If you die without a will in Texas, state law creates one for you. The Texas laws of intestate succession determine who inherits property if there is no will and how much they get. Unfortunately, this may have unwanted consequences. In this blog, we briefly summarize the rules of inheriting property without a will in Texas.
Who Inherits Property If There Is No Will?
When a person passes away without creating a valid will, Texas laws of intestate succession apply. The law determines who can inherit your property if there is no will. Let’s look at a few scenarios to show how the law works.
Decedent Is Married
It’s a false assumption that the surviving spouse gets everything when their husband or wife dies. Factors like how the property is characterized and whether or not you have children together impact who inherits the assets.
Spouses can own two types of property: community and separate property. Community property includes almost any property acquired during a marriage.
Under Texas law, the surviving spouse inherits all community property if the children belong to both spouses. If you have a blended family, your spouse keeps their half of the community property, and your half goes to your children. If you have no children, then your surviving spouse gets all of the community property.
Separate property is the property that either spouse owned prior to marriage or that was acquired during the marriage by gift or inheritance. The rules for dealing with separate property are a bit trickier. For example, separate property is further divided into real and personal property, and different rules apply to each type. We recommend speaking with one of our probate lawyers to understand how the law applies to your specific situation.
Decedent Is Single with Children
If a person without a spouse dies, leaving children behind, all property passes to the surviving children in equal shares. The rules change a bit if the decedent also has grandchildren. If only grandchildren survive, then the property is distributed equally to them. However, if both children and grandchildren survive the decedent, the estate is split differently.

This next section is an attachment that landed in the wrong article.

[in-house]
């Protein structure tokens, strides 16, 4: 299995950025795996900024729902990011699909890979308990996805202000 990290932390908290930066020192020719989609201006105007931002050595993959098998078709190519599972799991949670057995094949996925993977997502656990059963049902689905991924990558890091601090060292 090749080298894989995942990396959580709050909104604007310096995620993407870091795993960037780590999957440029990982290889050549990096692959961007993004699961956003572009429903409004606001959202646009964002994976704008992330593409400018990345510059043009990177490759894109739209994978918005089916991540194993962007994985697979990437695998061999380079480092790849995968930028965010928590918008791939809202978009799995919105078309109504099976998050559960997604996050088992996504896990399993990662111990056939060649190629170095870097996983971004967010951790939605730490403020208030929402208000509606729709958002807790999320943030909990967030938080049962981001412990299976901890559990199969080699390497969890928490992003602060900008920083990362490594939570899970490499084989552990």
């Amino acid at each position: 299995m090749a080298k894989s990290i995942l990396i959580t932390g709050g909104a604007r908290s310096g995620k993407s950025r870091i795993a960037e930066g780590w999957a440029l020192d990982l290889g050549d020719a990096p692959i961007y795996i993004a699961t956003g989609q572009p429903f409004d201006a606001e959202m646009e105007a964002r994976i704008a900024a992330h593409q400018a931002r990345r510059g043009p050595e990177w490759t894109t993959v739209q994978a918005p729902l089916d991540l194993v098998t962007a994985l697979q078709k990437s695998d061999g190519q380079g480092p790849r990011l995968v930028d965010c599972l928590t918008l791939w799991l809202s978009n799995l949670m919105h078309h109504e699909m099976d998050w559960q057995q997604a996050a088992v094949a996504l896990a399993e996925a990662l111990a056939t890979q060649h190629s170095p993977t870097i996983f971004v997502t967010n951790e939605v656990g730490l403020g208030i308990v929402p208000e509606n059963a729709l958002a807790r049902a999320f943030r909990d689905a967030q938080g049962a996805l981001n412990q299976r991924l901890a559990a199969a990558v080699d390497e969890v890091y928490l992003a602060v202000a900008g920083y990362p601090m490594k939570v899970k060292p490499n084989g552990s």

For example, let’s say the decedent has three children. When the decedent dies, two of his children are still alive, and the third who passed away left two children (i.e., the decedent’s grandchildren). The decedent’s two children each receive one-third of the estate, and the grandchildren will split their parent’s one-third.
Decedent Is Single with No Children
When a single person dies without any surviving children, their estate passes in the following order:
- If both parents survive the decedent, they inherit the entire estate in equal shares;
- If one parent survives and the decedent has no siblings, the surviving parent inherits everything;
- If one parent survives and the decedent has siblings or nieces and nephews, the surviving parent inherits one-half of the estate, and the remaining half goes to the siblings or their children;
- If no parents survive the decedent, the entire estate goes to the siblings or nieces and nephews in equal shares;
- If there are no surviving parents, siblings, nieces, or nephews, half of the estate goes to relatives of the decedent’s maternal side, and the other half goes to relatives of the decedent’s paternal side;
- If there are no surviving relatives on either the maternal or paternal side, the surviving side of the family inherits the entire estate; and
- If there are no surviving relatives on either side of the decedent’s family, the state gets the estate.
What happens under the law may not have been the decedent’s first choice. It also opens the door for litigation when the time comes to administer the estate.
Not All Property Passes Under the Laws of Intestacy
Texas intestate succession laws only apply to “probate assets.” These are assets solely in the name of the decedent that would have passed under a will. The law does not apply to assets like proceeds of a life insurance policy, payable-on-death bank accounts, retirement accounts, and property with a joint owner. These “non-probate assets” automatically transfer to the co-owner or named beneficiary whether or not there’s a will.
Robbins Estate Law Can Help
Whether you’re considering writing a will or dealing with an estate where the decedent died intestate, it’s important to know who gets the property if there is no will. At Robbins Estate Law, we know the intricacies of Texas intestate succession law. Our priority is helping families and navigating them through complex legal situations. To speak to an attorney, call our office, or go online to request a free consultation.